Is the Stock Market Up Because of QE2?

There are a lot of reasons to be bearish against the stock market right now.  Unemployment is still near 10% (according to government statistics), banks are holding back when it comes to lending, and there is an overall anti-risk and anti-investment mentality right now in the business world, especially because of excessive government.

There is one reason for the stock market to go up.  That reason is the Federal Reserve creating new money out of thin air.  So to answer the question in the title of this post, yes, the stock market is up because of QE2, along with QE1 before it.

I have argued before that an increase in the overall stock market is due to monetary inflation.  While the stock market does not necessarily track the money supply in the short term or even the intermediate term, there is a strong correlation in the long term.  If the Fed kept a completely stable money supply where it did not increase it or decrease it at all over a long period of time, then the stock market would trade in a relatively narrow range.  If there is no new money to bid up prices, then the prices won't be bid up.

For those who understand Austrian economics, or for that matter Chicago school economics, you are aware that the overall price level changes because of changes in the money supply.  If there were no changes in the money supply, prices, in general, would not go up in a free market.  In fact, in a free market, prices would actually fall due to the increases in production and technology.  If you accept this fact for consumer prices, then it should not be much of a stretch to apply the same thinking to asset prices.  So while certain stocks may go up or down in price, the overall stock market would stay relatively flat if there were no changes in the money supply over a long period of time.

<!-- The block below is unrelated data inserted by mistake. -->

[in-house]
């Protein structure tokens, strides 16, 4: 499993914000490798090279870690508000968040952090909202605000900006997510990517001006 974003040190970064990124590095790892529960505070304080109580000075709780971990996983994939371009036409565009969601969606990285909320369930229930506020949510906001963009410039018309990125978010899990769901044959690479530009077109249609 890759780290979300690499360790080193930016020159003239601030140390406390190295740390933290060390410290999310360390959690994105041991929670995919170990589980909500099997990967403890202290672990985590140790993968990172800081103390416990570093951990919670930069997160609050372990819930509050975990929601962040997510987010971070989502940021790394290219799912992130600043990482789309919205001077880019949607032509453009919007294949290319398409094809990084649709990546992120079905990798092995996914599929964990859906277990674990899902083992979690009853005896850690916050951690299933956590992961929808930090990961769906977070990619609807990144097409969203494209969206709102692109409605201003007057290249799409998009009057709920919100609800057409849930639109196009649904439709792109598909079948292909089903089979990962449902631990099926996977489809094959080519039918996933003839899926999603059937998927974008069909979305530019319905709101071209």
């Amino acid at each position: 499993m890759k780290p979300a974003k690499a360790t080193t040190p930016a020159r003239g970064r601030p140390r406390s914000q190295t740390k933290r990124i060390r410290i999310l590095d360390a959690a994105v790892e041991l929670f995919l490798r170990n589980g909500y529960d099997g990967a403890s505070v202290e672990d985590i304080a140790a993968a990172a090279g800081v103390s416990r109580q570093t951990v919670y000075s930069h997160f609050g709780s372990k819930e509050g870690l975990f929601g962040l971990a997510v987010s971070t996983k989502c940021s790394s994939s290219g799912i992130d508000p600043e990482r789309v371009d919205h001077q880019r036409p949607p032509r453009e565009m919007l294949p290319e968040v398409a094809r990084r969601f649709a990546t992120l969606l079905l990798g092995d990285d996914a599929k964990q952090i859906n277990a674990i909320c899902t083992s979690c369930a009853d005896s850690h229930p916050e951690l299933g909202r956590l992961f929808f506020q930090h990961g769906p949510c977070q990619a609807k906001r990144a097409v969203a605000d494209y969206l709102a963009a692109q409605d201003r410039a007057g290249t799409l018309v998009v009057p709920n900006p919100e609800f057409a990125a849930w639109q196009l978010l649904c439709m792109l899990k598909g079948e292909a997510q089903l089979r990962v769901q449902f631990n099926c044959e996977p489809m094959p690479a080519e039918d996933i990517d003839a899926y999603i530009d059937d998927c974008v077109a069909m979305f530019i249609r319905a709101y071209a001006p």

This is why you should not use the stock market as a predictor of the overall economy.  The stock market has been going up big time for the last couple of years.  But this is following the initial bailouts and a doubling of the monetary base.  Now we have QE2 (more money creation) that is supposed to last 8 months (until June).

This is why I have been hesitant to recommend large short positions.  I certainly think there could be some severe pullbacks in the stock market and a small short position might turn out to be a good speculation right now if you get in and out rather quickly.  But overall, it is hard to fight the Fed on this one.  The monetary base continues to go up and this new money is going to go somewhere.  Things like gold, oil, silver, and food are going up, but you can add the stock market to that too.

This is why we should not judge the Japanese economy too harshly based on its stock market.  It has been down or flat for the last two decades, but you can partially chalk that up to the fact that its growth in the money supply has been much tamer than elsewhere.

There are no guarantees that the U.S. stock market will keep going up, but if the Fed keeps creating new money out of thin air, it is hard to bet against it.